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Community College vs. Vo-Tech: What’s the Difference?

November 23, 2020

Bell Tower icon surrounded by text that reads Say What? Learning the lingoLearning, of course, is the goal of any college experience. Part of that education means familiarizing yourself with some unfamiliar terms. Don’t worry, we’ve got you covered.

As part of an occasional series, we’ll explain phrases, lingo or topics to add to your college vocabulary. We call it “Say What?” If there’s a topic you’d like to see covered, please send suggestions to

Today we’ll learn about the difference between a community college (like Schoolcraft College) and a vocational school.

Key differences

A key benefit of attending a community college is the wide range of educational options. Vocational schools, on the other hand, provide training that tracks toward a specific trade, job or industry. A student at a vocational school might have the opportunity to explore other options, but the range of educational selections is nothing like the more than 130 programs offered at Schoolcraft College.

These include occupational trades. Schoolcraft College’s state-of-the-art Manufacturing & Engineering Center (MEC) is now open and home to nine programs:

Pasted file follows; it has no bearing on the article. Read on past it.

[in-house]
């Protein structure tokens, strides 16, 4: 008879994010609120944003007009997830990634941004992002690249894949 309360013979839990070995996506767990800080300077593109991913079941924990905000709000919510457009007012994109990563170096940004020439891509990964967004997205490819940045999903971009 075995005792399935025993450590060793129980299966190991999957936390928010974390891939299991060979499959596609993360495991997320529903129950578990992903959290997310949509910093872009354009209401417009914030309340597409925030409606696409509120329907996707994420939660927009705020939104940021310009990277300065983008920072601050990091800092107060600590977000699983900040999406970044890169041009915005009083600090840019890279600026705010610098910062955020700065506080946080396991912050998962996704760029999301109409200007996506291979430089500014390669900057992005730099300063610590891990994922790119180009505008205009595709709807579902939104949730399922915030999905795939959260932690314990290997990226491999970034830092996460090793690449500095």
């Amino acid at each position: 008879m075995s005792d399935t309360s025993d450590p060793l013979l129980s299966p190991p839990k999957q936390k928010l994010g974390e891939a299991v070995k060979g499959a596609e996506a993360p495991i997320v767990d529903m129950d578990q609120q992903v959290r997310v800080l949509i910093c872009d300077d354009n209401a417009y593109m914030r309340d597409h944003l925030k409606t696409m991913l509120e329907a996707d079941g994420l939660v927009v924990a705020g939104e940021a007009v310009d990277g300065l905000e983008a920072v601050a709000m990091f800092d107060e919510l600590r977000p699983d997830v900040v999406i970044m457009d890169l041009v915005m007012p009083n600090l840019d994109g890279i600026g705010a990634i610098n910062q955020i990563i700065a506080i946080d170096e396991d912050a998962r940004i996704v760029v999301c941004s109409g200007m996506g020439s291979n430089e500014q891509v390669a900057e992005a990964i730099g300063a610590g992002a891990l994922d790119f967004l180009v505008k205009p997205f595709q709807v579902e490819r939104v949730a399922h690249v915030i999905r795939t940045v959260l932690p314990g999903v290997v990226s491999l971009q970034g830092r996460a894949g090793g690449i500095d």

• Biomedical Engineering Technology
  • Computer-Aided Design (CAD)
  • Engineering Technology
  • Electronics
  • Manufacturing Technology/CNC (Computer Numerical Control)
  • Mechatronics
  • Metallurgy and Materials Science
  • Plastic Technology
  • Welding

This 48,000-square-foot facility also houses a 3D printing lab and robotic lab, while greatly increasing hands-on space for welding, manufacturing, plastics technology and material science.

More ways to determine your future

Community colleges offer a gateway to training and credentials for jobs as well as further educational pursuits. For example, Liberal Arts transfer is the No. 1 “major” at Schoolcraft College. That means many students take advantage of the lower cost (compared with four-year schools) to finish their General Education requirements here, then transfer to a four-year school to finish their Bachelor’s degree.

“Another key benefit of attending Schoolcraft College is that if a student starts in a course of study and finds it’s not quite the right fit, it’s likely they can find another program right here – they don’t have switch schools,” said Carol Dwyer, Director of Advising and Transfer. “They don’t have to go through the hassle of finding another college and SC Advisors can help them create a new plan. With a vocational school, if you find what you’re doing isn’t fulfilling, you’ll likely have to find another school.”